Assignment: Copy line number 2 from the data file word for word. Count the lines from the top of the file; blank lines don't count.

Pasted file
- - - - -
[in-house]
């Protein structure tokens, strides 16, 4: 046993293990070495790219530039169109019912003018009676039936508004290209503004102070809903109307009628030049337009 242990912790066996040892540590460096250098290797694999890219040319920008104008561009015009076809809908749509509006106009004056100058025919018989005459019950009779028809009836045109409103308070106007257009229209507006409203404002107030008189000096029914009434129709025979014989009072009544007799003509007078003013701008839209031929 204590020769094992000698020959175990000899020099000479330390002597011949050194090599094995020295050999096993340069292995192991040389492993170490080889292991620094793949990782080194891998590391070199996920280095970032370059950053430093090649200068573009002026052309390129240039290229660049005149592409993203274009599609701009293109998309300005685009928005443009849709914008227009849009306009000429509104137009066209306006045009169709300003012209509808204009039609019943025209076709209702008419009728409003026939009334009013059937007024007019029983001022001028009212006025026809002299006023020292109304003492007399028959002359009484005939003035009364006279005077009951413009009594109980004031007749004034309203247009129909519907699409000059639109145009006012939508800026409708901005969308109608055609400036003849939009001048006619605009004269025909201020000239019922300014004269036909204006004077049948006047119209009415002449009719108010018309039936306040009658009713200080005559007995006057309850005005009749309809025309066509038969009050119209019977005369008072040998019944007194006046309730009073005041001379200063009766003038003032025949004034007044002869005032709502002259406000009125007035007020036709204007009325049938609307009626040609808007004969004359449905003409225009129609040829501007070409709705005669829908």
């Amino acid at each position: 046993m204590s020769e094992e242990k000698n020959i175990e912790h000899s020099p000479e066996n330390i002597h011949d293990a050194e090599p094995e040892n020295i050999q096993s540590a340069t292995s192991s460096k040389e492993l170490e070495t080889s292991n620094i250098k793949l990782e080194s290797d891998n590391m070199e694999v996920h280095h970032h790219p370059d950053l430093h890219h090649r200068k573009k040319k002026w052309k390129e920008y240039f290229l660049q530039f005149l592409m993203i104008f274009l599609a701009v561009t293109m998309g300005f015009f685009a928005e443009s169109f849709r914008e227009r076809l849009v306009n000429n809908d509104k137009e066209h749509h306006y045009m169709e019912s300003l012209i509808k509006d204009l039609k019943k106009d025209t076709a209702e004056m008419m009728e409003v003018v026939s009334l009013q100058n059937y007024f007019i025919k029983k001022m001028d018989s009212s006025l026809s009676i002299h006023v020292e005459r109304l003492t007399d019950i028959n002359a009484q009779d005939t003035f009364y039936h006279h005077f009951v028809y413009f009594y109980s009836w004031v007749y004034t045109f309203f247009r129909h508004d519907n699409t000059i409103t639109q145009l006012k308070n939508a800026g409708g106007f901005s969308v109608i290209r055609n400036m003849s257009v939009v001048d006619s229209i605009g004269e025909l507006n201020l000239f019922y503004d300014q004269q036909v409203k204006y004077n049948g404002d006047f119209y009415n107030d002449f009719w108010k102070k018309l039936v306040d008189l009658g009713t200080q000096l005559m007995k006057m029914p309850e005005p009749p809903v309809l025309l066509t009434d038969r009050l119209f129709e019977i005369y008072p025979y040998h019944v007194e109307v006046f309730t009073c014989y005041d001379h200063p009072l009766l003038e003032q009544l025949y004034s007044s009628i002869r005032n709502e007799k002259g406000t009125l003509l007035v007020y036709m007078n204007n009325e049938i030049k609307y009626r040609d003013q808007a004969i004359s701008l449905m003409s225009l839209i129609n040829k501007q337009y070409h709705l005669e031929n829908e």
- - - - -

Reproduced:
């Protein structure tokens, strides 16, 4: 046993293990070495790219530039169109019912003018009676039936508004290209503004102070809903109307009628030049337009 242990912790066996040892540590460096250098290797694999890219040319920008104008561009015009076809809908749509509006106009004056100058025919018989005459019950009779028809009836045109409103308070106007257009229209507006409203404002107030008189000096029914009434129709025979014989009072009544007799003509007078003013701008839209031929 204590020769094992000698020959175990000899020099000479330390002597011949050194090599094995020295050999096993340069292995192991040389492993170490080889292991620094793949990782080194891998590391070199996920280095970032370059950053430093090649200068573009002026052309390129240039290229660049005149592409993203274009599609701009293109998309300005685009928005443009849709914008227009849009306009000429509104137009066209306006045009169709300003012209509808204009039609019943025209076709209702008419009728409003026939009334009013059937007024007019029983001022001028009212006025026809002299006023020292109304003492007399028959002359009484005939003035009364006279005077009951413009009594109980004031007749004034309203247009129909519907699409000059639109145009006012939508800026409708901005969308109608055609400036003849939009001048006619605009004269025909201020000239019922300014004269036909204006004077049948006047119209009415002449009719108010018309039936306040009658009713200080005559007995006057309850005005009749309809025309066509038969009050119209019977005369008072040998019944007194006046309730009073005041001379200063009766003038003032025949004034007044002869005032709502002259406000009125007035007020036709204007009325049938609307009626040609808007004969004359449905003409225009129609040829501007070409709705005669829908």